In a supporting statement to the pension application of John Jolly, Young noted that, "John Savage, in my opinion fired the first gun at the Battle of the Cowpens -- a British Officer rode up towards the advance guard of Morgan's Army & calling them in a loud voice "dam’d Rebels," ordered them to disperse -- John Savage instantly raised his rifle & fired & the British Officer fell from his horse mortally wounded. This fact has fixed the services of Savage indelibly upon my memory -- John Savage was much older then I was -- and I think he was in the service during the time I was & I think before. He has always had the Reputation of having served during the war."
Major Joseph McJunkin has two postwar statements attributed to him. In one statement, McJunkin reputedly said, "At this time Tarleton marching up and filing to the right and left, formed in battle assay, when Gen. Morgan said "Boys, who will bring on the battle?" When Col. Farr & Major McJunkin stepped out & said, "Boys, who will go with us" when others stepped out until Morgan said there were enough, & said "Go & bring on the action & if you are pressed, retreat, & come in on our flank." which we did."
In the other statement, McJunkin reputedly said, "…soon the red coats stream before the eyes of the militia. A column marches up in front of Brandon's men led by a gayly dressed officer on horseback. The word passes along the line, "Who can bring him down?" John Savage looked Col. Farr full in the face and read yes in his eye. He darted a few paces in front, laid his rifle against a sapling, a blue gas streamed above his head, the sharp crack of a rifle broke the solemn stillness of the occasion and a horse without a rider wheeled from the front of the advancing column. In a few moments the fire is general. The sharpshooters fall behind Pickens and presently his line yields.”
If the first shot from the American skirmishers was fired by one of Brandon's South Carolinians, why did Morgan and Lee mentioned only Major McDowell of North Carolina and Major Cunningham of Georgia in connection with the skirmishers? One possibility is that McDowell and Cunningham contributed the greater part of the skirmishers, and other, smaller parties were overlooked or not deemed worthy of specific notice. Alternatively, it might be that McDowell and Cunningham were specifically mentioned because Morgan gave them joint command of the various small parties of skirmishers, not because their men were the only participants on the skirmish line.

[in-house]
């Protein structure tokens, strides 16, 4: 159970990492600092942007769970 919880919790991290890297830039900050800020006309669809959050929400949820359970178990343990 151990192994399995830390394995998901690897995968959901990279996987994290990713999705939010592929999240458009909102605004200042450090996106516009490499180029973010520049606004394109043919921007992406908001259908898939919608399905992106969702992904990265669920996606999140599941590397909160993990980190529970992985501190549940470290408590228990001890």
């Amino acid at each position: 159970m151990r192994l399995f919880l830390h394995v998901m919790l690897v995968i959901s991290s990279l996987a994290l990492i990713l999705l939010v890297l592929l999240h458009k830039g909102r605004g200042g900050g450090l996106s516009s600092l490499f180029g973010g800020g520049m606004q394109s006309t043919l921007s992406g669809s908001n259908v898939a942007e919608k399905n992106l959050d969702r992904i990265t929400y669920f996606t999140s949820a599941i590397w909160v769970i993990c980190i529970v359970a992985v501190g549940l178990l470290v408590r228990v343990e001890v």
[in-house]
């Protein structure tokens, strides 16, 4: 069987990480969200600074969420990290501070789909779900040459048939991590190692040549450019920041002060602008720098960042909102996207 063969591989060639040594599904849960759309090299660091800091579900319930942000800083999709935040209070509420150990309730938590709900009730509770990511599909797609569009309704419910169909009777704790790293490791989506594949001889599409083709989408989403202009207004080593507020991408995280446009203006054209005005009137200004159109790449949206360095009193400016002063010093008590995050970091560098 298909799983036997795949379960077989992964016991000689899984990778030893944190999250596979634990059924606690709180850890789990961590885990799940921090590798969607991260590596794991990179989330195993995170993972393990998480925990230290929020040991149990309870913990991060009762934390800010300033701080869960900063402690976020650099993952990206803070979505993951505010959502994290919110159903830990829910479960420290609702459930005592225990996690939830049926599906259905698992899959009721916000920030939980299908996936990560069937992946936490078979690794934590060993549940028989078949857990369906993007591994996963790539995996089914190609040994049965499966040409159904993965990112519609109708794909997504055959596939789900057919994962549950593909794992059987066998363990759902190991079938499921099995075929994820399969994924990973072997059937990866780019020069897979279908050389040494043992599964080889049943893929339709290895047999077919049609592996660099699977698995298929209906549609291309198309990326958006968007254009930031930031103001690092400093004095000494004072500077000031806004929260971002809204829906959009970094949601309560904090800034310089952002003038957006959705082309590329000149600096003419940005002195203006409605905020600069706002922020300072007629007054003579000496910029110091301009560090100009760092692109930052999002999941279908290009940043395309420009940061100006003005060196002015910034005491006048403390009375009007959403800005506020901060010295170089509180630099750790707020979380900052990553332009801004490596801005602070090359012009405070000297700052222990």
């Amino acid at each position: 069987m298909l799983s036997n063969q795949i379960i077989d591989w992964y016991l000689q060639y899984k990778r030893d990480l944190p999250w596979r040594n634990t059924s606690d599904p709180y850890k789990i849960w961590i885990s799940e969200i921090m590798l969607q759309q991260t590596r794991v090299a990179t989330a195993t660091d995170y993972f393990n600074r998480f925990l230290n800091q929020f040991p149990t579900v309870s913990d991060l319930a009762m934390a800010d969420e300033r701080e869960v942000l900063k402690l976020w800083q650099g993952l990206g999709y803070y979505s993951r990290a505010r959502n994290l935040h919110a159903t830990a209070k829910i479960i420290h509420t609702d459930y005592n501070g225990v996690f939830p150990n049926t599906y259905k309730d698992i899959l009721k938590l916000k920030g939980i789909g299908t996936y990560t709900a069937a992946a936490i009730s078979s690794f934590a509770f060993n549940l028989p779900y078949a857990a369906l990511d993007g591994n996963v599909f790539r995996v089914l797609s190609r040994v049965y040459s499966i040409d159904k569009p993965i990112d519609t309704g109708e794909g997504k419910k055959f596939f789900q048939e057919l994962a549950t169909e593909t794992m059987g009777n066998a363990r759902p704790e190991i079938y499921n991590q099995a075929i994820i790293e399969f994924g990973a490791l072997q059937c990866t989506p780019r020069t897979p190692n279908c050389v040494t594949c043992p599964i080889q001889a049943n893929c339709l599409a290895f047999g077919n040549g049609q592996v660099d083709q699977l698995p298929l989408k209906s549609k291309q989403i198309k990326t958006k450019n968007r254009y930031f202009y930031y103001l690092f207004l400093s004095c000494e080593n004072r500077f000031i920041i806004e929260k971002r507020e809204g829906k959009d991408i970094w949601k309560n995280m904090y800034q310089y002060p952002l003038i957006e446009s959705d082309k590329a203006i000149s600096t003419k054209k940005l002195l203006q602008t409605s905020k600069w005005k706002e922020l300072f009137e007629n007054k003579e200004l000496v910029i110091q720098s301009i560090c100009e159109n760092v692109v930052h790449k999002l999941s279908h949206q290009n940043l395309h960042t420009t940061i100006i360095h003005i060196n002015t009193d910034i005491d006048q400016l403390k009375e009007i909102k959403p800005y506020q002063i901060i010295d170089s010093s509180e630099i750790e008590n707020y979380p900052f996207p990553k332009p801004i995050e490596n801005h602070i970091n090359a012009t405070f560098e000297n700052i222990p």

The Journal of Alexander Chesney.
James Graham. (1856). The Life of General Daniel Morgan has a copy of Morgan's after action report.
Henry Lee. (1812). Memoirs of the War in the Southern Department of the United States.
For Joseph McJunkin's accounts of the battle, see:
- James Saye. Memoirs of Major Joseph McJunkin, Revolutionary Patriot.
- Will Graves. (2005). What Did Joseph McJunkin Really Saye? Southern Campaigns of the American Revolution, Volume 2, Issue 11. (.pdf file).
For Thomas Young's accounts of the battle, see:
- Joseph Johnson. (1851). Traditions and Reminiscences Chiefly of the American Revolution in the South.
- The pension application of John Jolly (.pdf file), transcribed by Will Graves.